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Cisco pays $8.6 million to settle software flaw claims

2019-08-01 17:20 by


Cisco has agreed to pay $8.6 million to settle a lawsuit filed by a client alleging the networking giant knowingly sold video surveillance kit containing serious security vulnerabilities. Although Cisco eventually fixed the software flaws, the lawsuit alleged that the firm potentially exposed the federal and state-level agencies that used the equipment.

The settlement stems from a Video Surveillance Manager package Cisco sold, starting more than a decade ago, to a raft of government agencies. These agencies include the Department of Homeland Security, the Secret Service, the Department of Defense Biometrics Taskforce, the Federal Emergency Management Agency, NASA, the Army, the Navy, the Air Force, and the Marine Corps. Known as VSM, the surveillance package was also used by government agencies in at least 15 states, including New York and California.

The tech giant continued to sell the software and didn't fix the massive security weakness for about four years after a whistleblower alerted the company about it in 2008, according to a settlement unsealed Wednesday with the Justice Department and 15 states as well as the District of Columbia.

Hackers could use the flaw not just to spy on video footage but to turn surveillance cameras on and off, delete footage and even potentially compromise other connected physical security systems such as alarms or locks - all without being detected, according to Hamsa Mahendranathan, an attorney at Constantine Cannon, which represented whistleblower James Glenn.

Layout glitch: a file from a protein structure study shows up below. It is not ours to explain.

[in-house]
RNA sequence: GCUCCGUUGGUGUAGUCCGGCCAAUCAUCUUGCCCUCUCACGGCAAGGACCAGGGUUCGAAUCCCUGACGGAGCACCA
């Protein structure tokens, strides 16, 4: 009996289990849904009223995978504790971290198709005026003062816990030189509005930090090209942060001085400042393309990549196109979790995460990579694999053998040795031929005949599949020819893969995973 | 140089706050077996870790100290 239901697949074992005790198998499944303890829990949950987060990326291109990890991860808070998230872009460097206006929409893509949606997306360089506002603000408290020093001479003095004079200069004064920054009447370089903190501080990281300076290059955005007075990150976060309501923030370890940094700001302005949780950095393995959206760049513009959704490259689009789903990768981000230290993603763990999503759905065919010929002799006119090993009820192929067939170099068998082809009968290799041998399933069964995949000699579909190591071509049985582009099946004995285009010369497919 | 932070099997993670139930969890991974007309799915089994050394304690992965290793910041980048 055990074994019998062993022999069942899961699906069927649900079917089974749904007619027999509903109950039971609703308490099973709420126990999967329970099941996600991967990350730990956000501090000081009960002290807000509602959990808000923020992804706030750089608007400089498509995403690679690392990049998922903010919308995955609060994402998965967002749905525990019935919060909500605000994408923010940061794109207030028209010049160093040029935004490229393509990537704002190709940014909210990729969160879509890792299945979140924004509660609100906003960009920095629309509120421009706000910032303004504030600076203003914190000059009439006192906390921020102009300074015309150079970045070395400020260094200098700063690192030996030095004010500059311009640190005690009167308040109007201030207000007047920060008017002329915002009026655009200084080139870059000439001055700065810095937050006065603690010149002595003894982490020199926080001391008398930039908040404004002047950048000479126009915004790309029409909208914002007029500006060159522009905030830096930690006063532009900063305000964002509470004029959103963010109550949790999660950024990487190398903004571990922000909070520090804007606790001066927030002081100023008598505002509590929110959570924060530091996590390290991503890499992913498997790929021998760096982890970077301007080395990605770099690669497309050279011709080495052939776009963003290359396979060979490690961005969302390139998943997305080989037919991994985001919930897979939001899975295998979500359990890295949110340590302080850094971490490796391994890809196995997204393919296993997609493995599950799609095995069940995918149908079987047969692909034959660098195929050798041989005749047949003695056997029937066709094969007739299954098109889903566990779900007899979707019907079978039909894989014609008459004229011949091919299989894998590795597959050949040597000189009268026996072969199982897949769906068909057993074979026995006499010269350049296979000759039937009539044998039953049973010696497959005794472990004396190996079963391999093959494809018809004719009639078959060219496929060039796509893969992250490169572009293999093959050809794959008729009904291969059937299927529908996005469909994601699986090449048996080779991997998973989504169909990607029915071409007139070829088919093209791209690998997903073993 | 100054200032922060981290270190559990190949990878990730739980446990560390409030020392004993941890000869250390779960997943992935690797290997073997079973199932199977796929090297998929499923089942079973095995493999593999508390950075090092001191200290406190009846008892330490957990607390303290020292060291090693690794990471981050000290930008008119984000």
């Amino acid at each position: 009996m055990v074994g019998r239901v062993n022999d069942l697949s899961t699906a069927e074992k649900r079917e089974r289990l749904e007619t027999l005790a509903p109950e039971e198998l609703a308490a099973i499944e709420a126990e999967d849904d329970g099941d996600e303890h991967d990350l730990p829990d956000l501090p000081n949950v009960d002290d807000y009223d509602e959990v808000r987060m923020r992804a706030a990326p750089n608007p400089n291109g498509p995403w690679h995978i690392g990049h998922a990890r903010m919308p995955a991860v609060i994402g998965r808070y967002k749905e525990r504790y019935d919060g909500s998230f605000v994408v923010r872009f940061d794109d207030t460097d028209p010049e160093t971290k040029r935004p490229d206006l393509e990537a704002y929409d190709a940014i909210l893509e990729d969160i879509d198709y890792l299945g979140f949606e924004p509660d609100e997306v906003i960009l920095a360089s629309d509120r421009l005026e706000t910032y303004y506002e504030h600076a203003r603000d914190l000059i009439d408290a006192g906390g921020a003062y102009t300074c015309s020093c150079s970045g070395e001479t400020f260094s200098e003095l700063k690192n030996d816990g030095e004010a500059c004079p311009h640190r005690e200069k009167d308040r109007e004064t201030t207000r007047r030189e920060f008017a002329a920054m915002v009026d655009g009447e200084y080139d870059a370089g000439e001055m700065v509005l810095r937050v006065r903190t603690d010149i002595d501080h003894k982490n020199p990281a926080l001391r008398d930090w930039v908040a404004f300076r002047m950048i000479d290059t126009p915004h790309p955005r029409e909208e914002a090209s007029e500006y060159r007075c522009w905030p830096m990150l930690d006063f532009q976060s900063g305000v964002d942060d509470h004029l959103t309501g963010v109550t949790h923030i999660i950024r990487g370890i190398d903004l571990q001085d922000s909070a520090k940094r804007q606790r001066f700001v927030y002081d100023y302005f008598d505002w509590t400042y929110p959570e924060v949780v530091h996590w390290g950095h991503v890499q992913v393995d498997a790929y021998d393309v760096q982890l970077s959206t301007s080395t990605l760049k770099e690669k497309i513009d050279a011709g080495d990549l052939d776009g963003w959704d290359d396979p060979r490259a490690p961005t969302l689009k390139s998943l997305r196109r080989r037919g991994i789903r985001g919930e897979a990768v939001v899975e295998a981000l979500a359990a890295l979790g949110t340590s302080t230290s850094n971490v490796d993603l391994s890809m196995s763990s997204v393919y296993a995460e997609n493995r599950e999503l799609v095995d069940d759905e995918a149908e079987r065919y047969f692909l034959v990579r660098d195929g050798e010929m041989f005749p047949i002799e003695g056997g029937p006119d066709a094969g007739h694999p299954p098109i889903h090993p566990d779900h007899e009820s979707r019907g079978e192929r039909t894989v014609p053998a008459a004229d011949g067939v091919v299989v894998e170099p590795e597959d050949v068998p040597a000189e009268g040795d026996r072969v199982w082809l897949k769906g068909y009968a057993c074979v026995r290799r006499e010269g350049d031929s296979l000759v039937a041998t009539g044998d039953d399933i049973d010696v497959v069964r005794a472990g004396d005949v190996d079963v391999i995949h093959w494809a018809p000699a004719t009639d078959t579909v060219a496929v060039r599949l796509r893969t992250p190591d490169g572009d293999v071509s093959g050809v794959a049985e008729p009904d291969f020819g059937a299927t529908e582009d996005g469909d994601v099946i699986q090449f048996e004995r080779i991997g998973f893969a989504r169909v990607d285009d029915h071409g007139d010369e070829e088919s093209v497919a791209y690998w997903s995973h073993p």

"We are pleased to have resolved a 2011 dispute involving the architecture of a video security technology product we added to our portfolio through the Broadware acquisition in 2007," said a Cisco spokesperson in an emailed statement Thursday. "There was no allegation or evidence that any unauthorized access to customers' video occurred as a result of the architecture."

Cisco said that it advised customers to upgrade to a new version of the software, which fixed the security issues, in 2013. All sales of the older version of the software ended by September 2014, the company said.

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